When the Spicks and Specks offered me a choice of Alan Brough or Myf to interview, I did think that Alan would be a fascinating man to speak with given his encyclopaedic knowledge of music and his brilliantly dry and funny wit.

But dude. Myf Warhurst. MYF WARHURST!!!


I was like a cat on a hot tin roof, though not as alley cat-like as my daughter figured (as mentioned in the interview).


Myf is currently presenting the lunch show (11am to 2pm ADST) on Double J radio (digital radio, online and Channel 200 on Free To Air television). Though at the time of writing (Saturday 22 October 2016), I believe she may still be overseas and the chair is being skillfully warmed by the aforementioned Alan Brough.

No, that must have been a pack of lies, as my late mother would say. Looks like she’s back!


[VIDEO] The Great Overheard Productions Train Tomfoolery Continues: Tuesday Updates, September 2016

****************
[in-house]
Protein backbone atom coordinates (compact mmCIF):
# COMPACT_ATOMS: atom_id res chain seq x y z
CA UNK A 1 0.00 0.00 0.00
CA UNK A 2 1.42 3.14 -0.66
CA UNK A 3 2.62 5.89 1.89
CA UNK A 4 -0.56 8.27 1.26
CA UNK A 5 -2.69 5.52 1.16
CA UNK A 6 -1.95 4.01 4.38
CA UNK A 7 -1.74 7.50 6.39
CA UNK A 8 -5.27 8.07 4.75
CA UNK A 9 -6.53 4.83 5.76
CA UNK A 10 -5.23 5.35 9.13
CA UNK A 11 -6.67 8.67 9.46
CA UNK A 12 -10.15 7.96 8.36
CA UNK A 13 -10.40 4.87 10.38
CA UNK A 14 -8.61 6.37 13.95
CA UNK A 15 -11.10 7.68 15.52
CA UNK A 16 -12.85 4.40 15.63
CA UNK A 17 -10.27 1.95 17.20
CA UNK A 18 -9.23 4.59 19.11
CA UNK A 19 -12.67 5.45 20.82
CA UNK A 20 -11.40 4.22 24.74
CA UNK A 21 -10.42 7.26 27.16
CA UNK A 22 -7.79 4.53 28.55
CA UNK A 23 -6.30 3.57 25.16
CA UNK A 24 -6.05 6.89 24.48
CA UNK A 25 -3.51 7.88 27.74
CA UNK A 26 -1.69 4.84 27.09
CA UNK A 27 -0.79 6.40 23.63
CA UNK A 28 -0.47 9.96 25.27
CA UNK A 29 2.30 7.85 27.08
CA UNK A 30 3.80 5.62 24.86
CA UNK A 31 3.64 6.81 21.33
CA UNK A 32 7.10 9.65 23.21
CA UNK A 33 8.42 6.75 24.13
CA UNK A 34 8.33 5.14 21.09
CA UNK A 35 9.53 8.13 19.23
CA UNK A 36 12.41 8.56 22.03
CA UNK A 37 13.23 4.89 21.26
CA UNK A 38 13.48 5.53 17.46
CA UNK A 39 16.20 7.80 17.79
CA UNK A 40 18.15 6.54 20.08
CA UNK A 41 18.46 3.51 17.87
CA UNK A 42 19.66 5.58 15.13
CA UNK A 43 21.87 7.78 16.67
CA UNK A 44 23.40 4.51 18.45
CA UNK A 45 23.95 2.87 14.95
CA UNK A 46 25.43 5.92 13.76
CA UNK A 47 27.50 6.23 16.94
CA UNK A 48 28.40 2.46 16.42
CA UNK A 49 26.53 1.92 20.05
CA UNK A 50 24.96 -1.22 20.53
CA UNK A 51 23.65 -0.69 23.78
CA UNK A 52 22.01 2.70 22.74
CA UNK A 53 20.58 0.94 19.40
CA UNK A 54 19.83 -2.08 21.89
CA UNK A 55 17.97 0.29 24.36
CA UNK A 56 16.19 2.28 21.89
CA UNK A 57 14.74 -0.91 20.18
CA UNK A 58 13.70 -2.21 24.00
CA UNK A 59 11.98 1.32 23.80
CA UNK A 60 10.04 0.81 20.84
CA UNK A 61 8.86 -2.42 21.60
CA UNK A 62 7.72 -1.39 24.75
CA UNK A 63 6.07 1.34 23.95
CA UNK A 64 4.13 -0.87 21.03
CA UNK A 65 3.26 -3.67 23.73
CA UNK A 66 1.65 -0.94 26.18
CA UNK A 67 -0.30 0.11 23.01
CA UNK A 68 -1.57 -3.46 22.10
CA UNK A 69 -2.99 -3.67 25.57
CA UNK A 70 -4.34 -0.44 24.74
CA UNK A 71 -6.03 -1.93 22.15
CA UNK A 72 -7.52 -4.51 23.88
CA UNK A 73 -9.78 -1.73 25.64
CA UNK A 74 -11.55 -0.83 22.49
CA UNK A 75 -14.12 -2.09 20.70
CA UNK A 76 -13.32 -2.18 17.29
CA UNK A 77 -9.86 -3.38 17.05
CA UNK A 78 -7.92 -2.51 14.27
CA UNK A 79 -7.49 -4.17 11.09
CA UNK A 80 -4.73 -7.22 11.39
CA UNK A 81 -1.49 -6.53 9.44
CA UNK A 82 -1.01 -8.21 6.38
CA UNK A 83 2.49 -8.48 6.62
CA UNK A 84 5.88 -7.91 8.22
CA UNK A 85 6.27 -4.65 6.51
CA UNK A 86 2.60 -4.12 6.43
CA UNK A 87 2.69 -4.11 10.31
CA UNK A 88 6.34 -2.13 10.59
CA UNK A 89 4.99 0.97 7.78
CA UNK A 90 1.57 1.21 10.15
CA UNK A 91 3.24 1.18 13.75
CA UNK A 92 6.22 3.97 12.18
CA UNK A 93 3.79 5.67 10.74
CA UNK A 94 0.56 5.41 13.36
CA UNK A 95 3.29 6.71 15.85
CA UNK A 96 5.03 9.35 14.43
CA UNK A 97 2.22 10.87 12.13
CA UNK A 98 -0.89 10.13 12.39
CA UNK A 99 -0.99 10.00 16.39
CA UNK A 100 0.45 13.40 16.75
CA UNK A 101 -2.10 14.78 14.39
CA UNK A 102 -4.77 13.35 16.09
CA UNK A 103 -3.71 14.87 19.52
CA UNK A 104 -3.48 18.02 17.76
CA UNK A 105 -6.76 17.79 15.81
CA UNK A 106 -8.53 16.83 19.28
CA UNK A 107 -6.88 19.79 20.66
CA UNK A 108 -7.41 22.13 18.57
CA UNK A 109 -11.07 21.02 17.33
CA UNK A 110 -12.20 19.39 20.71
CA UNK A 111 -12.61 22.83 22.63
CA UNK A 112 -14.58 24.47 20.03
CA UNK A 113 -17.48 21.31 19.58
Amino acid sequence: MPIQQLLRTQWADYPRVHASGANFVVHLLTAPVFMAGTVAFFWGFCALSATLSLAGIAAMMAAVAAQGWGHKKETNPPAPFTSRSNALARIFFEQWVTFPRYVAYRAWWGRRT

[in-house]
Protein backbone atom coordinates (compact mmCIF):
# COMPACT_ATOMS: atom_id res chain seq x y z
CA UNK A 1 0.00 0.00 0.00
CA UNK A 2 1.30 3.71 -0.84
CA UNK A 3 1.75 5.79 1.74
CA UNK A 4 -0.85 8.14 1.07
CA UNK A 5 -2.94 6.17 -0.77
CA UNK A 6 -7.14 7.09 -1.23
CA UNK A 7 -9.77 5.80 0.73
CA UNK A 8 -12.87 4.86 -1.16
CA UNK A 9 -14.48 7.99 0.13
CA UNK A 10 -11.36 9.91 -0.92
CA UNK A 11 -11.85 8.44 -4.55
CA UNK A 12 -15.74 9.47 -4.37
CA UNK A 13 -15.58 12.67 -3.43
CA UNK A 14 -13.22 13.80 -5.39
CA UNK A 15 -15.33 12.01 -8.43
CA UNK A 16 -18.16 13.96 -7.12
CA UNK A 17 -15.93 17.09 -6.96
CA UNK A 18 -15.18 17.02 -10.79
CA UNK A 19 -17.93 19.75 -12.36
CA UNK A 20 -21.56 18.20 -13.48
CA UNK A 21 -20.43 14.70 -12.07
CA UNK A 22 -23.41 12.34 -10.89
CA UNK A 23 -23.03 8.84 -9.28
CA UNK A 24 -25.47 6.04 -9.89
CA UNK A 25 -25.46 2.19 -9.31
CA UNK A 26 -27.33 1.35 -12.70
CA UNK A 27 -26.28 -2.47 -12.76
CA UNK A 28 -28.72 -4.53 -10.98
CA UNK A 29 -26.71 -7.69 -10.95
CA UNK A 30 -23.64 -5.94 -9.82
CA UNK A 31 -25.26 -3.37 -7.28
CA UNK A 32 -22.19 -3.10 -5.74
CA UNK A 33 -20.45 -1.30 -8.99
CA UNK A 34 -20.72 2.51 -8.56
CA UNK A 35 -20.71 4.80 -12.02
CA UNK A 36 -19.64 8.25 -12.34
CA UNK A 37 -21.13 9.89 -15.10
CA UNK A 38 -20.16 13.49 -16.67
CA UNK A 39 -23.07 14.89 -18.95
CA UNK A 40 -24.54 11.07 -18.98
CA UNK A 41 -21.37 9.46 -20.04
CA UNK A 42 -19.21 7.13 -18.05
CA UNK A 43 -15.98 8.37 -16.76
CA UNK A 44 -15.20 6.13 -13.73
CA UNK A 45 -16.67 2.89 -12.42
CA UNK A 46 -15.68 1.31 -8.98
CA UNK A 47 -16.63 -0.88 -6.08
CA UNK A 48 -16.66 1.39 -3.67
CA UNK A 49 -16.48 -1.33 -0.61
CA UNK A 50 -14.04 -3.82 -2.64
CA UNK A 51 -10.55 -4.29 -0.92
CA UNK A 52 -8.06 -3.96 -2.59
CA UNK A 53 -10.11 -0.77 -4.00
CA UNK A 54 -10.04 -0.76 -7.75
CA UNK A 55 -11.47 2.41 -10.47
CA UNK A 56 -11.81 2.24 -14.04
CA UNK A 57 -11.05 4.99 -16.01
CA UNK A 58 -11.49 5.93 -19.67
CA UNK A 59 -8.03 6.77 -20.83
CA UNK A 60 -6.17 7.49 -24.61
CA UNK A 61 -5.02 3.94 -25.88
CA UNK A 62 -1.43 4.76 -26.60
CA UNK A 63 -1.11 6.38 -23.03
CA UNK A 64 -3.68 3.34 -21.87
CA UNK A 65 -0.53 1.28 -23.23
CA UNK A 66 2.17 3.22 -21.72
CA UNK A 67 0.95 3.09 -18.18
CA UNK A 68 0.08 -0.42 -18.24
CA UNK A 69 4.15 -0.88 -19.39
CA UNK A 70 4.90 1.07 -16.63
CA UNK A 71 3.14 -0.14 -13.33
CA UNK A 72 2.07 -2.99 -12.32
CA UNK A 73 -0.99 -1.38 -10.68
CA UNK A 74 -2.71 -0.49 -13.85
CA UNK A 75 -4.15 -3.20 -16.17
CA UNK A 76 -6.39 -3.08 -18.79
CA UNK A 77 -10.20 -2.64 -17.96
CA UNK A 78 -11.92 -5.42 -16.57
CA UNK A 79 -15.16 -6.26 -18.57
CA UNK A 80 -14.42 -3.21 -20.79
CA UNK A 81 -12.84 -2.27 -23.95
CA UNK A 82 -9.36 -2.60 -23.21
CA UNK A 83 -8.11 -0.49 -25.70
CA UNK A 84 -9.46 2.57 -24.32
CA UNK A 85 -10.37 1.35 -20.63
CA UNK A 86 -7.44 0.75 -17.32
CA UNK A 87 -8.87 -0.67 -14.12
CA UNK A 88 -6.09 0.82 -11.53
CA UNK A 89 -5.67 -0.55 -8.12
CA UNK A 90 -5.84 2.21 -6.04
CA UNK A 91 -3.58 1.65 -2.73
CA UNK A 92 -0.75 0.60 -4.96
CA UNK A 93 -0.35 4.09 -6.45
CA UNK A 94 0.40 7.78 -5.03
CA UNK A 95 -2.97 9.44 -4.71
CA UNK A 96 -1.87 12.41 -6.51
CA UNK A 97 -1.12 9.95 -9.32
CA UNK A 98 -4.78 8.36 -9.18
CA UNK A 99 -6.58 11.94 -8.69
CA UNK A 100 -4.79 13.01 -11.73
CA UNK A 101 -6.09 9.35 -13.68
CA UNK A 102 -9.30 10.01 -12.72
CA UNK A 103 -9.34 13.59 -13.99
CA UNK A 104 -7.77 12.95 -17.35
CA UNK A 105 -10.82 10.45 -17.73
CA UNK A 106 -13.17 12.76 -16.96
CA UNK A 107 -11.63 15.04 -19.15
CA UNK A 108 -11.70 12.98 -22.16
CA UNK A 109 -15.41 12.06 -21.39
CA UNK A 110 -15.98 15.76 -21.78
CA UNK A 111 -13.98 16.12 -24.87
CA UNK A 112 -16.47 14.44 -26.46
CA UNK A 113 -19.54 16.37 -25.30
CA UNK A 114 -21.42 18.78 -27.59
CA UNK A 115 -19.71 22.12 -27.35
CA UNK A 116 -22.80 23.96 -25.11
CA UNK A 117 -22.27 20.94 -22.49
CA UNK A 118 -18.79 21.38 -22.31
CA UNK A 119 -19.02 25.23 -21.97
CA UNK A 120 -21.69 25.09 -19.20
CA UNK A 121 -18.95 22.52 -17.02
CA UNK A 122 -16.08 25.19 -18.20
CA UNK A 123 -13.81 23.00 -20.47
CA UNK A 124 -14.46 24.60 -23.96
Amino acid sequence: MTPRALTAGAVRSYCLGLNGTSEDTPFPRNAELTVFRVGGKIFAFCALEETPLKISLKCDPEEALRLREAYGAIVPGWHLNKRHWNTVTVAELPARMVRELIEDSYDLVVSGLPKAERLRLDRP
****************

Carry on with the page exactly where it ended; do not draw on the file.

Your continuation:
Overheard Productions and the Queensland Police Service: trying to get our ducks in a row

This ongoing police procedural drama/situation comedy is sponsored by the makers of the Matt Barker Radio interview on Overheard Productions:

I’ve said it before and will keep saying it: you just cannot make this shit up!

Three days after the Friday night police incident where a whole passenger train was detained for ten minutes while members of the QPS swarmed around me at the Lota train station, and after many phone calls, I’m still in the dark.

I’ll give you the Wednesday updates later, but for now, here is where Ankerss Ahrr-Whey tracks down a neighbour of mine to find out what the heck is going on.

Garry briefs us for a short while until his meal starts to go cold and his accent ships off from north England to…. we’re not quite sure where.

And for those of you who saw the teaser, you know want some more of this: